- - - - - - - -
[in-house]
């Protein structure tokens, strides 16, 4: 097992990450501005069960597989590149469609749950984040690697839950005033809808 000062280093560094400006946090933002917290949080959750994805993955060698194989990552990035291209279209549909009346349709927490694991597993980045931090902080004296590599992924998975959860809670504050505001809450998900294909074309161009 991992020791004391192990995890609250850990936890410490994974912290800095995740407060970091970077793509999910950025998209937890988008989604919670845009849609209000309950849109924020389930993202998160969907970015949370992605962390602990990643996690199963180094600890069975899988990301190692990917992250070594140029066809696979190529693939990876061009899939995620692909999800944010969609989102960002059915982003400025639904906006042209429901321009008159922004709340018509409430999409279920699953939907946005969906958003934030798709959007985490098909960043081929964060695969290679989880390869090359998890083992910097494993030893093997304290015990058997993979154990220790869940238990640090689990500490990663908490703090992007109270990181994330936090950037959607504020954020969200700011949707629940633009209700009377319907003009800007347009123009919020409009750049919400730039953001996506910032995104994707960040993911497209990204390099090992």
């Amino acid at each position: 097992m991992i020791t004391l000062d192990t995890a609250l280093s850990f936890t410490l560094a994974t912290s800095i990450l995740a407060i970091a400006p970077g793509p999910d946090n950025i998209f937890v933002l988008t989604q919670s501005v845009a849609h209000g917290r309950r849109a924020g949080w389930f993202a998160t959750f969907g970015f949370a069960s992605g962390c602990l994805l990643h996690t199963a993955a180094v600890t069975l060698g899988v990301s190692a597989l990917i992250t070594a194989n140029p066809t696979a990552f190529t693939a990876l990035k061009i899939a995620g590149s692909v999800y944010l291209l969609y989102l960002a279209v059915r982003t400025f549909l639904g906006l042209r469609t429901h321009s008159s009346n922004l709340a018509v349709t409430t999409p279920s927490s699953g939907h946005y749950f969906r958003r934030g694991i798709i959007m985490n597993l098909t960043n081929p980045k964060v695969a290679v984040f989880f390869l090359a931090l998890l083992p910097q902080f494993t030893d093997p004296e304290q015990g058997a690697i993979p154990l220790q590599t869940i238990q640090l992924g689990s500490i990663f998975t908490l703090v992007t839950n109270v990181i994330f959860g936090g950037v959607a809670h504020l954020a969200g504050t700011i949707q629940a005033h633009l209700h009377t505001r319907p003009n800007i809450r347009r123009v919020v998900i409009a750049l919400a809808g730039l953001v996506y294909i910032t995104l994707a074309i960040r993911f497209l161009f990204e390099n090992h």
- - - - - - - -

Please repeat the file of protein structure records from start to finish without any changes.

[in-house]
């Protein structure tokens, strides 16, 4: 097992990450501005069960597989590149469609749950984040690697839950005033809808 000062280093560094400006946090933002917290949080959750994805993955060698194989990552990035291209279209549909009346349709927490694991597993980045931090902080004296590599992924998975959860809670504050505001809450998900294909074309161009 991992020791004391192990995890609250850990936890410490994974912290800095995740407060970091970077793509999910950025998209937890988008989604919670845009849609209000309950849109924020389930993202998160969907970015949370992605962390602990990643996690199963180094600890069975899988990301190692990917992250070594140029066809696979190529693939990876061009899939995620692909999800944010969609989102960002059915982003400025639904906006042209429901321009008159922004709340018509409430999409279920699953939907946005969906958003934030798709959007985490098909960043081929964060695969290679989880390869090359998890083992910097494993030893093997304290015990058997993979154990220790869940238990640090689990500490990663908490703090992007109270990181994330936090950037959607504020954020969200700011949707629940633009209700009377319907003009800007347009123009919020409009750049919400730039953001996506910032995104994707960040993911497209990204390099090992």
């Amino acid at each position: 097992m991992i020791t004391l000062d192990t995890a609250l280093s850990f936890t410490l560094a994974t912290s800095i990450l995740a407060i970091a400006p970077g793509p999910d946090n950025i998209f937890v933002l988008t989604q919670s501005v845009a849609h209000g917290r309950r849109a924020g949080w389930f993202a998160t959750f969907g970015f949370a069960s992605g962390c602990l994805l990643h996690t199963a993955a180094v600890t069975l060698g899988v990301s190692a597989l990917i992250t070594a194989n140029p066809t696979a990552f190529t693939a990876l990035k061009i899939a995620g590149s692909v999800y944010l291209l969609y989102l960002a279209v059915r982003t400025f549909l639904g906006l042209r469609t429901h321009s008159s009346n922004l709340a018509v349709t409430t999409p279920s927490s699953g939907h946005y749950f969906r958003r934030g694991i798709i959007m985490n597993l098909t960043n081929p980045k964060v695969a290679v984040f989880f390869l090359a931090l998890l083992p910097q902080f494993t030893d093997p004296e304290q015990g058997a690697i993979p154990l220790q590599t869940i238990q640090l992924g689990s500490i990663f998975t908490l703090v992007t839950n109270v990181i994330f959860g936090g950037v959607a809670h504020l954020a969200g504050t700011i949707q629940a005033h633009l209700h009377t505001r319907p003009n800007i809450r347009r123009v919020v998900i409009a750049l919400a809808g730039l953001v996506y294909i910032t995104l994707a074309i960040r993911f497209l161009f990204e390099n090992h």